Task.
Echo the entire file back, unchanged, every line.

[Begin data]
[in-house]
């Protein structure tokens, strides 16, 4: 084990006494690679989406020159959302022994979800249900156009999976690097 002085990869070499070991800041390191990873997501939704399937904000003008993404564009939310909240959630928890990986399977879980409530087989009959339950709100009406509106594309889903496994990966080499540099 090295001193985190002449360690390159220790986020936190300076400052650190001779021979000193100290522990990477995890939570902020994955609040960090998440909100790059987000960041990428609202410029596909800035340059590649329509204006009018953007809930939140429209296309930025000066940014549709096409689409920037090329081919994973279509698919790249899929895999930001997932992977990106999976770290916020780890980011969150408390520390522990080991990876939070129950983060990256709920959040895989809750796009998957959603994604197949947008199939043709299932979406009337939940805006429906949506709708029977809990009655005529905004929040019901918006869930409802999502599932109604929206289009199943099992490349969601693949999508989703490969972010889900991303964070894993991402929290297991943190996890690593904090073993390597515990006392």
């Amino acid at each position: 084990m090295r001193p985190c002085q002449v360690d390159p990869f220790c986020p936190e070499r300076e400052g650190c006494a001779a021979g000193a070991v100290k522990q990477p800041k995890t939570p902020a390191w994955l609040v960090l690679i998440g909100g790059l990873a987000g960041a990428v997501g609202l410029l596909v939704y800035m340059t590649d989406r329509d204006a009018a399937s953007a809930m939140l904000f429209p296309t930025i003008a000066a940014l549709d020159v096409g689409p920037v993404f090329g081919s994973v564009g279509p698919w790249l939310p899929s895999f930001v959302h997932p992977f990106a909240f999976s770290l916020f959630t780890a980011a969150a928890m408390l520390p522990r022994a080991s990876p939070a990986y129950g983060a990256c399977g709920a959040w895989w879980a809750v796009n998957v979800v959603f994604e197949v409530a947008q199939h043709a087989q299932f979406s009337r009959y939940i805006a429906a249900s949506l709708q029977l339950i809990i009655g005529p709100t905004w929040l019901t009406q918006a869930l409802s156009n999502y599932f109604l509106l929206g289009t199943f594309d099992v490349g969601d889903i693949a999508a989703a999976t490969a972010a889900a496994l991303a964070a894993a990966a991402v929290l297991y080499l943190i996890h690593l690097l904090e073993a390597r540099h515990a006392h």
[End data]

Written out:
[in-house]
């Protein structure tokens, strides 16, 4: 084990006494690679989406020159959302022994979800249900156009999976690097 002085990869070499070991800041390191990873997501939704399937904000003008993404564009939310909240959630928890990986399977879980409530087989009959339950709100009406509106594309889903496994990966080499540099 090295001193985190002449360690390159220790986020936190300076400052650190001779021979000193100290522990990477995890939570902020994955609040960090998440909100790059987000960041990428609202410029596909800035340059590649329509204006009018953007809930939140429209296309930025000066940014549709096409689409920037090329081919994973279509698919790249899929895999930001997932992977990106999976770290916020780890980011969150408390520390522990080991990876939070129950983060990256709920959040895989809750796009998957959603994604197949947008199939043709299932979406009337939940805006429906949506709708029977809990009655005529905004929040019901918006869930409802999502599932109604929206289009199943099992490349969601693949999508989703490969972010889900991303964070894993991402929290297991943190996890690593904090073993390597515990006392």
């Amino acid at each position: 084990m090295r001193p985190c002085q002449v360690d390159p990869f220790c986020p936190e070499r300076e400052g650190c006494a001779a021979g000193a070991v100290k522990q990477p800041k995890t939570p902020a390191w994955l609040v960090l690679i998440g909100g790059l990873a987000g960041a990428v997501g609202l410029l596909v939704y800035m340059t590649d989406r329509d204006a009018a399937s953007a809930m939140l904000f429209p296309t930025i003008a000066a940014l549709d020159v096409g689409p920037v993404f090329g081919s994973v564009g279509p698919w790249l939310p899929s895999f930001v959302h997932p992977f990106a909240f999976s770290l916020f959630t780890a980011a969150a928890m408390l520390p522990r022994a080991s990876p939070a990986y129950g983060a990256c399977g709920a959040w895989w879980a809750v796009n998957v979800v959603f994604e197949v409530a947008q199939h043709a087989q299932f979406s009337r009959y939940i805006a429906a249900s949506l709708q029977l339950i809990i009655g005529p709100t905004w929040l019901t009406q918006a869930l409802s156009n999502y599932f109604l509106l929206g289009t199943f594309d099992v490349g969601d889903i693949a999508a989703a999976t490969a972010a889900a496994l991303a964070a894993a990966a991402v929290l297991y080499l943190i996890h690593l690097l904090e073993a390597r540099h515990a006392h």